But it is not a policy that always works. Spurs left it too late to sign Joao Moutinho from Porto in 2012, leaving them without a real replacement for Luka Modric in the middle of the pitch. In 2018, they low-balled Aston Villa for Jack Grealish when he was up for sale, wasting time before a change in ownership kept him at the club. The next summer, they ran out of time to tie up a complicated but achievable deal for Paulo Dybala on the last day of the window.
Back in the present, Spurs will start their Premier League season on Saturday with six players already through the door, and all of their areas of relative weakness addressed. They may add one more midfielder, but even then he would be unlikely to come straight into the first team. And while some of those signings are what you might call typical Tottenham buys — Conte was at pains to call Djed Spence a “club signing” — some of them are absolutely not.
To start with, there’s Ivan Perisic, who arrived at the end of May, just days after the news that Conte would in fact be staying at Tottenham this season. Spurs have signed the 33-year-old on a free transfer on a salary in excess of £180,000 per week, making him one of Spurs’ top earners. The only other time they have signed an outfield player that old in the last decade was Fernando Llorente in 2017. And yet Perisic, who relies on athleticism that will not last forever, arrives on the big contract to come straight into the first team.
Conte has been speaking about the importance of signing experience ever since he arrived at Spurs. This was the main argument in his famous Sky Italia interview, talking about the benefit of signing experienced rather than young players. But it is not just Conte who has said this. Kane has been making this point internally since before Conte arrived, that Tottenham should be focusing on signing experienced, established players who can come straight into the first team.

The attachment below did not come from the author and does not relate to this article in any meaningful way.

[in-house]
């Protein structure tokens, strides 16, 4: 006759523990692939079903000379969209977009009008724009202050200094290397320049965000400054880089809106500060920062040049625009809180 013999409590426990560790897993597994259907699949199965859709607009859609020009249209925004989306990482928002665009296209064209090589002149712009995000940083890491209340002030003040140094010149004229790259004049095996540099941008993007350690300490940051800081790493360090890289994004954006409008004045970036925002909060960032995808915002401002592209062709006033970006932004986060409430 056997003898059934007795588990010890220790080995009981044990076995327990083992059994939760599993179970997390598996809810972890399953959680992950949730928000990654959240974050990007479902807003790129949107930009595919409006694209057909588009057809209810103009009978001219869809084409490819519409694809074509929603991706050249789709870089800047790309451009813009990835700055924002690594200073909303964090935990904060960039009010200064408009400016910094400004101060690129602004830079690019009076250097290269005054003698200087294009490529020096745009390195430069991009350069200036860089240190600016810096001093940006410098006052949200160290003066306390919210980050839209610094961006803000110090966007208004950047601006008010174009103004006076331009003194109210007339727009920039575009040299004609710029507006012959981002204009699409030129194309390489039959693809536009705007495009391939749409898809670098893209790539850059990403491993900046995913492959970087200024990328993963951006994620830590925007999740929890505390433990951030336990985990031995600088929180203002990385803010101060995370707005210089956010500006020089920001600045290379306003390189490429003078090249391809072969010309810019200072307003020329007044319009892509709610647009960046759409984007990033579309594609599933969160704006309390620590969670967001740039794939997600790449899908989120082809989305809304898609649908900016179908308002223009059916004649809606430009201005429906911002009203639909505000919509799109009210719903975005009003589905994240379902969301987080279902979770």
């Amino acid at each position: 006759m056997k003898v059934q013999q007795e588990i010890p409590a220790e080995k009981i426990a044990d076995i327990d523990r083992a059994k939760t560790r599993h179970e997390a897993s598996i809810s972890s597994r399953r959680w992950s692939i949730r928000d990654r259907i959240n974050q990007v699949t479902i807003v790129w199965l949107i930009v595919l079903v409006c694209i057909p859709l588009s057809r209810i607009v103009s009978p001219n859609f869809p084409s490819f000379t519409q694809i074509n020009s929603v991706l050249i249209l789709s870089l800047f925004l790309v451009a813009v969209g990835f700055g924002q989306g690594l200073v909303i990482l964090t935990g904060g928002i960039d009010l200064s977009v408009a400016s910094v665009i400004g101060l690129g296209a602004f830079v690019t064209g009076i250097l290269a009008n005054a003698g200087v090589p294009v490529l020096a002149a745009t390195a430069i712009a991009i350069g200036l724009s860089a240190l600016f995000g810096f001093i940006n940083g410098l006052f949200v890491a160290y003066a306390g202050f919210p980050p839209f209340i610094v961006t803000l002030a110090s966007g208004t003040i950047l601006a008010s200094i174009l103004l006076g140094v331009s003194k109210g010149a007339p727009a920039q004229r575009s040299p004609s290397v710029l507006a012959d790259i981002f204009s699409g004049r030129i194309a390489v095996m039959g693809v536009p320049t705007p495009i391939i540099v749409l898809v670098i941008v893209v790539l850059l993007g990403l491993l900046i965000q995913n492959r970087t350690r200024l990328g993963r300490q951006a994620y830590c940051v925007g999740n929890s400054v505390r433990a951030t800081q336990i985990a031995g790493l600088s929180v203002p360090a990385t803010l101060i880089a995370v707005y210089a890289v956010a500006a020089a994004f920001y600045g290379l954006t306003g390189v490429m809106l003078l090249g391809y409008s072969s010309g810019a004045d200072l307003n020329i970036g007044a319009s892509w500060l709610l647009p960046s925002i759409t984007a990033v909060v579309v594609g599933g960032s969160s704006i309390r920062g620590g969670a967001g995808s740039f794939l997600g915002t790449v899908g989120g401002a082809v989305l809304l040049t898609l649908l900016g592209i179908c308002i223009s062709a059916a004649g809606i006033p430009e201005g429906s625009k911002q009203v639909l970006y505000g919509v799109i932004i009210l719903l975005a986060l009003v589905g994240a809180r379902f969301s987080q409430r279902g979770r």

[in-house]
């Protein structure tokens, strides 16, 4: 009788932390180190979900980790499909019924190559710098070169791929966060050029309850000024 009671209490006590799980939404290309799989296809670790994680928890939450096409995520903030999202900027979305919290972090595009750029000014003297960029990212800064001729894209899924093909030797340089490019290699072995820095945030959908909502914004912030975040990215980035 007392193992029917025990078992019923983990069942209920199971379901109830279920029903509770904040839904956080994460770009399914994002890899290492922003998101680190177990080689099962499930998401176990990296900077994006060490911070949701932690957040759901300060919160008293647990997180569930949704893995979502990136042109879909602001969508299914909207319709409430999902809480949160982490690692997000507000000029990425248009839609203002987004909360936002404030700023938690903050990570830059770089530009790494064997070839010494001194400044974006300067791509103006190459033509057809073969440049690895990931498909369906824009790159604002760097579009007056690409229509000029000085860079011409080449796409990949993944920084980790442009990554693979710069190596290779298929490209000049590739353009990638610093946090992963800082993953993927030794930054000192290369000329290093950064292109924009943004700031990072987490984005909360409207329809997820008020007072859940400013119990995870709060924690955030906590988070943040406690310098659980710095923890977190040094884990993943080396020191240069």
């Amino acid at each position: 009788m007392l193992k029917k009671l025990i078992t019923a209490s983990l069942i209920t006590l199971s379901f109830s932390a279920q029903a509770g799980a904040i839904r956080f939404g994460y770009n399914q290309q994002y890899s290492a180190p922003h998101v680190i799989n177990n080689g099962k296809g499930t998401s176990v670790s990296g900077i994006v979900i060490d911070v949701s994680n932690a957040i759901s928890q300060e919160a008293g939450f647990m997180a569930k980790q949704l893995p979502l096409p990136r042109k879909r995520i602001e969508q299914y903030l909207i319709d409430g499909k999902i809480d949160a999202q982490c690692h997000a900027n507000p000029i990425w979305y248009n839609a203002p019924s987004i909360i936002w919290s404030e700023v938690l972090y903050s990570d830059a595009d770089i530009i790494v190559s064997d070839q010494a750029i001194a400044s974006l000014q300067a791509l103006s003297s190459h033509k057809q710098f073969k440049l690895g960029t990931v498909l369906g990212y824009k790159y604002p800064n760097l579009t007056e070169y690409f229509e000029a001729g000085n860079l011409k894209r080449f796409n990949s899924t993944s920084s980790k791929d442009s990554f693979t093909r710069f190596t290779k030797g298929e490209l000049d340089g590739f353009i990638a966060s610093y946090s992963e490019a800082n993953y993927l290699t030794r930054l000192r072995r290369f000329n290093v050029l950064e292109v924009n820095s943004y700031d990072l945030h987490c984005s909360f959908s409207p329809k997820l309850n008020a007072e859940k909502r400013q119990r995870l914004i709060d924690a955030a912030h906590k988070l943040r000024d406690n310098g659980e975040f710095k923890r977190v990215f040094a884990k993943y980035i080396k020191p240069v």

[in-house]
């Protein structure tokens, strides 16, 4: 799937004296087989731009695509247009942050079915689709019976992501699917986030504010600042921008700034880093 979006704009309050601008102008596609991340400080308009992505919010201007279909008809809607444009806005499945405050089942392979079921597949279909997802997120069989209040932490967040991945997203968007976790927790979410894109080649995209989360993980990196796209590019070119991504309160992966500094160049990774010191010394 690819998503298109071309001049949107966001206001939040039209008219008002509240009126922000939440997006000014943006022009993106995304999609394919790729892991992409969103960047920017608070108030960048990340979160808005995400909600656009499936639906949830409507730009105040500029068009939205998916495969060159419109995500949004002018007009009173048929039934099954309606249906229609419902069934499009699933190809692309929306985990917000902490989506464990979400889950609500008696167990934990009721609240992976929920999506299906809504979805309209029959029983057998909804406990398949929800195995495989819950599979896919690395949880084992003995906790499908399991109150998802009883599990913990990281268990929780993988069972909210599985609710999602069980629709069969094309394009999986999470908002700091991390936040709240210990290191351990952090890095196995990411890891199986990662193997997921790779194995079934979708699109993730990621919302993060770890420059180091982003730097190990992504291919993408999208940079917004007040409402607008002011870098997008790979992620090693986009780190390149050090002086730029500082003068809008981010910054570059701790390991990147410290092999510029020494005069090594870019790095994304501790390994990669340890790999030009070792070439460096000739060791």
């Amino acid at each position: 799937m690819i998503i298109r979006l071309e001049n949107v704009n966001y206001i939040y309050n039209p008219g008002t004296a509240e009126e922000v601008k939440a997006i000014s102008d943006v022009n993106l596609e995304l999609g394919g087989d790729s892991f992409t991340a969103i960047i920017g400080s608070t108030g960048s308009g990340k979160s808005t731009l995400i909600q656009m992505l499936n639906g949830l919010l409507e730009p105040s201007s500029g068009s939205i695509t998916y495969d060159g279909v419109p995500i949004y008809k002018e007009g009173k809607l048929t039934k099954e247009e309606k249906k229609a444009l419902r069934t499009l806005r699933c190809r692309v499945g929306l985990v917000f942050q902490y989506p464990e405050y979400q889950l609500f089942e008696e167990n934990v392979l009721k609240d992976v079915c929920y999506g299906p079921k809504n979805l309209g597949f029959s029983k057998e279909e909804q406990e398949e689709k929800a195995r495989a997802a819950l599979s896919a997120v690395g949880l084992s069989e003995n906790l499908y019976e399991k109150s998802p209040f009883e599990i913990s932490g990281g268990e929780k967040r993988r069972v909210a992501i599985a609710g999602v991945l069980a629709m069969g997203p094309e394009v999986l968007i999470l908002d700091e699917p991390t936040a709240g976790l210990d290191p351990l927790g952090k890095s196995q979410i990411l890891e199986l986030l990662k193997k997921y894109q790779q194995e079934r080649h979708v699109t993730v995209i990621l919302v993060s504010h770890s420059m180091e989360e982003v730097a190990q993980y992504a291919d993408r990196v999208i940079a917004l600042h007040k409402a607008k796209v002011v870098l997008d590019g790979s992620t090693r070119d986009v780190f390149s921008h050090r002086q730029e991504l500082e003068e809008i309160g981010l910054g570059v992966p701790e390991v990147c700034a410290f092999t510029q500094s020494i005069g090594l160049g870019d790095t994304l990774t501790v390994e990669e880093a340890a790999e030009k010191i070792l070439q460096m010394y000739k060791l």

But even Perisic is less atypical than Richarlison. Levy has been reluctant in recent years to spend big money on forwards, given that Spurs already have Harry Kane and Son Heung-min in those positions. (The last forward they signed was Carlos Vinicius on loan from Benfica in 2020, before then it was Llorente from Swansea.)
And yet, this window, Levy bought Richarlison from Everton for an initial £50million, plus £10million in add-ons. Spurs accelerated negotiations with Everton in the last week of June and the deal was more or less in place by June 29. Yes, Everton needed to sell by the end of the month, but for Levy to pay that much money, that early in the window, for a player who is not a guaranteed starter, was maybe the most uncharacteristic thing he has ever done. Even now, while there is plenty of admiration for the player and what he will bring to Spurs, there is bafflement inside the football industry that Levy has broken the habits of a lifetime to do it. (Suddenly, the days of Spurs digging in over their valuations of Grealish or Wilfried Zaha or James Ward-Prowse or Bruno Fernandes feel like the distant past.)